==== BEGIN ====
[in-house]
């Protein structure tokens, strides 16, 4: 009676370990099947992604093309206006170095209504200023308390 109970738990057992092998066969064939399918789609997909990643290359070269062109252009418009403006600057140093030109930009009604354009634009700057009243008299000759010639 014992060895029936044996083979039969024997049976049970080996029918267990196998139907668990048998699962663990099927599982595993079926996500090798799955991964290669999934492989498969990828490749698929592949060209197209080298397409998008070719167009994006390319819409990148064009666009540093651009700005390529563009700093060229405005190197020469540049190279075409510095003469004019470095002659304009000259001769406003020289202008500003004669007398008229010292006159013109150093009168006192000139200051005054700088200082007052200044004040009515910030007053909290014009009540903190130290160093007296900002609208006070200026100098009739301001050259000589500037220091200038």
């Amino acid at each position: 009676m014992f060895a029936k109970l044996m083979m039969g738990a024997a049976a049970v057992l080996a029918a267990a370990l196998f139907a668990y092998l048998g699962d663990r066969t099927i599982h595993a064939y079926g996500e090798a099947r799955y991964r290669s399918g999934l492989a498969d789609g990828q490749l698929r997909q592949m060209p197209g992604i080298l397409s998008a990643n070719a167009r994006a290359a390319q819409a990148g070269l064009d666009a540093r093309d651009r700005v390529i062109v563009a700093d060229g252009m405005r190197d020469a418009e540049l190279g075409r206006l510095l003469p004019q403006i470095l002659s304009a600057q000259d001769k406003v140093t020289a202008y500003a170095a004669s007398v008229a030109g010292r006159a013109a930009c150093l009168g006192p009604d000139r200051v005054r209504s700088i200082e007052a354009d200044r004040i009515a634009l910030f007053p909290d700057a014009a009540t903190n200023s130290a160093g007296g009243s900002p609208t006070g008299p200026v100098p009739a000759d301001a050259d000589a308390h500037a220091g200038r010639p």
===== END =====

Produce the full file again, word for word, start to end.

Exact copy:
[in-house]
């Protein structure tokens, strides 16, 4: 009676370990099947992604093309206006170095209504200023308390 109970738990057992092998066969064939399918789609997909990643290359070269062109252009418009403006600057140093030109930009009604354009634009700057009243008299000759010639 014992060895029936044996083979039969024997049976049970080996029918267990196998139907668990048998699962663990099927599982595993079926996500090798799955991964290669999934492989498969990828490749698929592949060209197209080298397409998008070719167009994006390319819409990148064009666009540093651009700005390529563009700093060229405005190197020469540049190279075409510095003469004019470095002659304009000259001769406003020289202008500003004669007398008229010292006159013109150093009168006192000139200051005054700088200082007052200044004040009515910030007053909290014009009540903190130290160093007296900002609208006070200026100098009739301001050259000589500037220091200038």
């Amino acid at each position: 009676m014992f060895a029936k109970l044996m083979m039969g738990a024997a049976a049970v057992l080996a029918a267990a370990l196998f139907a668990y092998l048998g699962d663990r066969t099927i599982h595993a064939y079926g996500e090798a099947r799955y991964r290669s399918g999934l492989a498969d789609g990828q490749l698929r997909q592949m060209p197209g992604i080298l397409s998008a990643n070719a167009r994006a290359a390319q819409a990148g070269l064009d666009a540093r093309d651009r700005v390529i062109v563009a700093d060229g252009m405005r190197d020469a418009e540049l190279g075409r206006l510095l003469p004019q403006i470095l002659s304009a600057q000259d001769k406003v140093t020289a202008y500003a170095a004669s007398v008229a030109g010292r006159a013109a930009c150093l009168g006192p009604d000139r200051v005054r209504s700088i200082e007052a354009d200044r004040i009515a634009l910030f007053p909290d700057a014009a009540t903190n200023s130290a160093g007296g009243s900002p609208t006070g008299p200026v100098p009739a000759d301001a050259d000589a308390h500037a220091g200038r010639p």